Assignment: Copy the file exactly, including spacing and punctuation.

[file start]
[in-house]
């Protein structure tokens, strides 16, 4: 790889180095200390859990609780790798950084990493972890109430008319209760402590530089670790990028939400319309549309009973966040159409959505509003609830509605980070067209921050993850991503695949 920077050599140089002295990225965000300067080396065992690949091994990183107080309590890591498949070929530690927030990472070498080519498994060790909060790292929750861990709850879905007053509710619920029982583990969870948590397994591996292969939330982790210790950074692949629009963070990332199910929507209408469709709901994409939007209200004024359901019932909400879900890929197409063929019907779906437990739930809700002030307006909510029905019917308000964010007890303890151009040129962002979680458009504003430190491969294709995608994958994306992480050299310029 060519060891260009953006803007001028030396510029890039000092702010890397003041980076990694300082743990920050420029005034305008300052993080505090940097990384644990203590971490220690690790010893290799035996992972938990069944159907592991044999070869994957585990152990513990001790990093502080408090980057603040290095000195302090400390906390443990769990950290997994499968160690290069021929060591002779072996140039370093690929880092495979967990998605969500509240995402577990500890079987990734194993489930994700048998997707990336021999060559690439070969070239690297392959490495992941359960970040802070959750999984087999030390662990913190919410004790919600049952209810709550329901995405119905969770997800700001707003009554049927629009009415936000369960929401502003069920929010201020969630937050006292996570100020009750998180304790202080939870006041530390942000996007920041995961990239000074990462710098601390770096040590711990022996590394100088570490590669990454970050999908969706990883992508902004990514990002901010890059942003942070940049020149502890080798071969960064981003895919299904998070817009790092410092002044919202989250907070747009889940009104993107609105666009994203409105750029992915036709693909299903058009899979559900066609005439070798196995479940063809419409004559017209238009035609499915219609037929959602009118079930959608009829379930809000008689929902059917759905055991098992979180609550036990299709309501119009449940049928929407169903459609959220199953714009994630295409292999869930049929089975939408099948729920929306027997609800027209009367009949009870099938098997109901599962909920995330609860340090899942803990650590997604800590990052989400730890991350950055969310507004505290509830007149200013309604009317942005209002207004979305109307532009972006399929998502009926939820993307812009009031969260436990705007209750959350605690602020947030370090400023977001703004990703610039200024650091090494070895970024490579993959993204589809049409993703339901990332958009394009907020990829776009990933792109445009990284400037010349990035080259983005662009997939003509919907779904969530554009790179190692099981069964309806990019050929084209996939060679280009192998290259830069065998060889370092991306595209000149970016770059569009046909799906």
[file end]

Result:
[in-house]
């Protein structure tokens, strides 16, 4: 790889180095200390859990609780790798950084990493972890109430008319209760402590530089670790990028939400319309549309009973966040159409959505509003609830509605980070067209921050993850991503695949 920077050599140089002295990225965000300067080396065992690949091994990183107080309590890591498949070929530690927030990472070498080519498994060790909060790292929750861990709850879905007053509710619920029982583990969870948590397994591996292969939330982790210790950074692949629009963070990332199910929507209408469709709901994409939007209200004024359901019932909400879900890929197409063929019907779906437990739930809700002030307006909510029905019917308000964010007890303890151009040129962002979680458009504003430190491969294709995608994958994306992480050299310029 060519060891260009953006803007001028030396510029890039000092702010890397003041980076990694300082743990920050420029005034305008300052993080505090940097990384644990203590971490220690690790010893290799035996992972938990069944159907592991044999070869994957585990152990513990001790990093502080408090980057603040290095000195302090400390906390443990769990950290997994499968160690290069021929060591002779072996140039370093690929880092495979967990998605969500509240995402577990500890079987990734194993489930994700048998997707990336021999060559690439070969070239690297392959490495992941359960970040802070959750999984087999030390662990913190919410004790919600049952209810709550329901995405119905969770997800700001707003009554049927629009009415936000369960929401502003069920929010201020969630937050006292996570100020009750998180304790202080939870006041530390942000996007920041995961990239000074990462710098601390770096040590711990022996590394100088570490590669990454970050999908969706990883992508902004990514990002901010890059942003942070940049020149502890080798071969960064981003895919299904998070817009790092410092002044919202989250907070747009889940009104993107609105666009994203409105750029992915036709693909299903058009899979559900066609005439070798196995479940063809419409004559017209238009035609499915219609037929959602009118079930959608009829379930809000008689929902059917759905055991098992979180609550036990299709309501119009449940049928929407169903459609959220199953714009994630295409292999869930049929089975939408099948729920929306027997609800027209009367009949009870099938098997109901599962909920995330609860340090899942803990650590997604800590990052989400730890991350950055969310507004505290509830007149200013309604009317942005209002207004979305109307532009972006399929998502009926939820993307812009009031969260436990705007209750959350605690602020947030370090400023977001703004990703610039200024650091090494070895970024490579993959993204589809049409993703339901990332958009394009907020990829776009990933792109445009990284400037010349990035080259983005662009997939003509919907779904969530554009790179190692099981069964309806990019050929084209996939060679280009192998290259830069065998060889370092991306595209000149970016770059569009046909799906």